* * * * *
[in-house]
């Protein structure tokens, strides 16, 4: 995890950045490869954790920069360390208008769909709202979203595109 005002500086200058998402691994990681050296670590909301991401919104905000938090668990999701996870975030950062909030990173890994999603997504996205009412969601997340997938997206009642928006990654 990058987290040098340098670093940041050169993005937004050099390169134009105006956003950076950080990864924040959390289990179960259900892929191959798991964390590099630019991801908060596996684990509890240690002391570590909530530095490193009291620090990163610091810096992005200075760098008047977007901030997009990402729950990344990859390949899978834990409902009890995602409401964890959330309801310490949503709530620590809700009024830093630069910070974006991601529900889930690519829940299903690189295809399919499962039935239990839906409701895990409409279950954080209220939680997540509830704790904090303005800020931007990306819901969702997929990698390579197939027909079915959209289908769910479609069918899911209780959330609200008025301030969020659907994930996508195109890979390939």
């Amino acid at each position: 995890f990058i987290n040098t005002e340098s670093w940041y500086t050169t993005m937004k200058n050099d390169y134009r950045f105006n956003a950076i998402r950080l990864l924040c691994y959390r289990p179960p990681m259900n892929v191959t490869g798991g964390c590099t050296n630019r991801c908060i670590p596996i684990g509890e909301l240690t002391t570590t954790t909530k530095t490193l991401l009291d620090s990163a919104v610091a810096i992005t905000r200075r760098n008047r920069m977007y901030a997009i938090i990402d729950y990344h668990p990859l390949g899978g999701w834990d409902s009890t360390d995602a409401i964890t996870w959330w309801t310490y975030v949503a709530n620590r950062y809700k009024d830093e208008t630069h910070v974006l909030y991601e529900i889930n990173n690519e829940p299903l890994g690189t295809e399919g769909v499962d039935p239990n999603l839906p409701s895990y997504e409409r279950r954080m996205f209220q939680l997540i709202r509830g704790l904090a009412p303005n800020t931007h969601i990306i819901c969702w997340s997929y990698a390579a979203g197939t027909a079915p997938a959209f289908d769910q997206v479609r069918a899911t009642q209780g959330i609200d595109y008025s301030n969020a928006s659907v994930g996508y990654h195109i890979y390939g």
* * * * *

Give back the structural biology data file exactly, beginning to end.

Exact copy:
[in-house]
């Protein structure tokens, strides 16, 4: 995890950045490869954790920069360390208008769909709202979203595109 005002500086200058998402691994990681050296670590909301991401919104905000938090668990999701996870975030950062909030990173890994999603997504996205009412969601997340997938997206009642928006990654 990058987290040098340098670093940041050169993005937004050099390169134009105006956003950076950080990864924040959390289990179960259900892929191959798991964390590099630019991801908060596996684990509890240690002391570590909530530095490193009291620090990163610091810096992005200075760098008047977007901030997009990402729950990344990859390949899978834990409902009890995602409401964890959330309801310490949503709530620590809700009024830093630069910070974006991601529900889930690519829940299903690189295809399919499962039935239990839906409701895990409409279950954080209220939680997540509830704790904090303005800020931007990306819901969702997929990698390579197939027909079915959209289908769910479609069918899911209780959330609200008025301030969020659907994930996508195109890979390939």
């Amino acid at each position: 995890f990058i987290n040098t005002e340098s670093w940041y500086t050169t993005m937004k200058n050099d390169y134009r950045f105006n956003a950076i998402r950080l990864l924040c691994y959390r289990p179960p990681m259900n892929v191959t490869g798991g964390c590099t050296n630019r991801c908060i670590p596996i684990g509890e909301l240690t002391t570590t954790t909530k530095t490193l991401l009291d620090s990163a919104v610091a810096i992005t905000r200075r760098n008047r920069m977007y901030a997009i938090i990402d729950y990344h668990p990859l390949g899978g999701w834990d409902s009890t360390d995602a409401i964890t996870w959330w309801t310490y975030v949503a709530n620590r950062y809700k009024d830093e208008t630069h910070v974006l909030y991601e529900i889930n990173n690519e829940p299903l890994g690189t295809e399919g769909v499962d039935p239990n999603l839906p409701s895990y997504e409409r279950r954080m996205f209220q939680l997540i709202r509830g704790l904090a009412p303005n800020t931007h969601i990306i819901c969702w997340s997929y990698a390579a979203g197939t027909a079915p997938a959209f289908d769910q997206v479609r069918a899911t009642q209780g959330i609200d595109y008025s301030n969020a928006s659907v994930g996508y990654h195109i890979y390939g």